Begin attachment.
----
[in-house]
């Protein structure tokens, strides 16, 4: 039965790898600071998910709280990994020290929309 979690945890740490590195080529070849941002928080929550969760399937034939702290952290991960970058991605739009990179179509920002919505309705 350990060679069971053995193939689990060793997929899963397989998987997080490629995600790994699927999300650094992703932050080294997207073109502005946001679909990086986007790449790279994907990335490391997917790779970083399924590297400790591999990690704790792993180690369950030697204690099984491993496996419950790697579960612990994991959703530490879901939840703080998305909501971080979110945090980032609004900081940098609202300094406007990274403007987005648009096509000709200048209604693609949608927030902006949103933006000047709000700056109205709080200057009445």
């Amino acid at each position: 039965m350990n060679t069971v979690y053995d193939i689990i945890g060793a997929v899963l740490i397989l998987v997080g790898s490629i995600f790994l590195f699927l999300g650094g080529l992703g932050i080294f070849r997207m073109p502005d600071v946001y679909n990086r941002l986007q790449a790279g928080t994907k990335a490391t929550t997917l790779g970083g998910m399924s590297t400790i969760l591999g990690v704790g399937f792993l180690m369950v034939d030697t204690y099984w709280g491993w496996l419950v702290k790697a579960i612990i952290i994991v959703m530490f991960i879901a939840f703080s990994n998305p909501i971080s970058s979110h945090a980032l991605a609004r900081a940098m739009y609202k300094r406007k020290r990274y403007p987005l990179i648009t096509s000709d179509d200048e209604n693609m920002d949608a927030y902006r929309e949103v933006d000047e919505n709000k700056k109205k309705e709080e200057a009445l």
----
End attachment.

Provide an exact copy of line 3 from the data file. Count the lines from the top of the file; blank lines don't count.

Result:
């Amino acid at each position: 039965m350990n060679t069971v979690y053995d193939i689990i945890g060793a997929v899963l740490i397989l998987v997080g790898s490629i995600f790994l590195f699927l999300g650094g080529l992703g932050i080294f070849r997207m073109p502005d600071v946001y679909n990086r941002l986007q790449a790279g928080t994907k990335a490391t929550t997917l790779g970083g998910m399924s590297t400790i969760l591999g990690v704790g399937f792993l180690m369950v034939d030697t204690y099984w709280g491993w496996l419950v702290k790697a579960i612990i952290i994991v959703m530490f991960i879901a939840f703080s990994n998305p909501i971080s970058s979110h945090a980032l991605a609004r900081a940098m739009y609202k300094r406007k020290r990274y403007p987005l990179i648009t096509s000709d179509d200048e209604n693609m920002d949608a927030y902006r929309e949103v933006d000047e919505n709000k700056k109205k309705e709080e200057a009445l």